Hartman effect

The delay time for a tunneling particle is independent of the thickness of the opaque barrier. This is called the Hartman effect and might result in particles traveling faster than light.

The Hartman effect is the tunnelling effect through a barrier where the tunnelling time tends to a constant for large barriers.[1] This was first described by Thomas Hartman in 1962.[2] This could, for instance, be the gap between two prisms. When the prisms are in contact, the light passes straight through, but when there is a gap, the light is refracted. There is a finite probability that the photon will tunnel across the gap rather than follow the refracted path. For large gaps between the prisms the tunnelling time approaches a constant and thus the photons appear to have crossed with a superluminal speed.[3]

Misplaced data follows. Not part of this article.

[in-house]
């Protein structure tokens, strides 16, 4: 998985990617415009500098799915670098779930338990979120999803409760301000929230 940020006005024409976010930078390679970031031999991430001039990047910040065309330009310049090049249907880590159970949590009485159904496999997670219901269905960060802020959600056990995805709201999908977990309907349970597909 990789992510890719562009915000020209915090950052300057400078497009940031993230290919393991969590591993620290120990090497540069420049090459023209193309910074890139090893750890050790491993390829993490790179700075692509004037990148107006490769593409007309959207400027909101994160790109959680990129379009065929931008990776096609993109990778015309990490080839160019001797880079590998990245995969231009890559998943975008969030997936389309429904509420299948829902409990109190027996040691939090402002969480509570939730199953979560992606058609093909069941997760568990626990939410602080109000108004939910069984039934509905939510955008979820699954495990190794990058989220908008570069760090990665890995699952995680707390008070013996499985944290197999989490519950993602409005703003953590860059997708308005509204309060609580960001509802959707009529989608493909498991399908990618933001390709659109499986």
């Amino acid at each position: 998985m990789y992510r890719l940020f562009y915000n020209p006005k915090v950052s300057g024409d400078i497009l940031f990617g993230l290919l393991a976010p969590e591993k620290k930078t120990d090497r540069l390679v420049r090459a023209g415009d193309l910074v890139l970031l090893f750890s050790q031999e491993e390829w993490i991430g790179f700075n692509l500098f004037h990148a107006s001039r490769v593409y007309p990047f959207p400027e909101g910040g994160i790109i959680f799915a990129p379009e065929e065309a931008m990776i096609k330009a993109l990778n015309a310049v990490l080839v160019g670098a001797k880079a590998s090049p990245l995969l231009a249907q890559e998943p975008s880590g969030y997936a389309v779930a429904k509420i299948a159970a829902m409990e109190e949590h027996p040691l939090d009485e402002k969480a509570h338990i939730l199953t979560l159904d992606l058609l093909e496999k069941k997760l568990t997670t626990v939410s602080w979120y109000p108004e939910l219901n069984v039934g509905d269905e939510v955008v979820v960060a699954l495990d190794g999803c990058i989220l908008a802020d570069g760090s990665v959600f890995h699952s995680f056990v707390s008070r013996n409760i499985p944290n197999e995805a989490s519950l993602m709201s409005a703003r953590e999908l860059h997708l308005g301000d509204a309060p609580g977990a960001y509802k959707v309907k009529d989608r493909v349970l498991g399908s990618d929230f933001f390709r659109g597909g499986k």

However, an analysis by Herbert Winful from the University of Michigan suggests that the Hartman effect cannot actually be used to violate relativity by transmitting signals faster than c, because the tunnelling time "should not be linked to a velocity since evanescent waves do not propagate".[4] Winful means by this that the photons crossing the barrier are virtual photons only existing in the interaction and could not be propagated into the outside world.


References

* T. E. Hartman, "Tunneling of a wave packet", J. Appl. Phys. 33, 3427 (1962).

* J.C. Martinez, and E. Polatdemir, "Origin of the Hartman effect", Physics Letters A, Vol 351, Iss 1-2, 20 February 2006, pp31-36.

* H. Winful, "Tunneling time, the Hartman effect, and superluminality: A proposed resolution of an old paradox", Physics Reports, Vol 436, Iss 1-2, December 2006, pp1-69.

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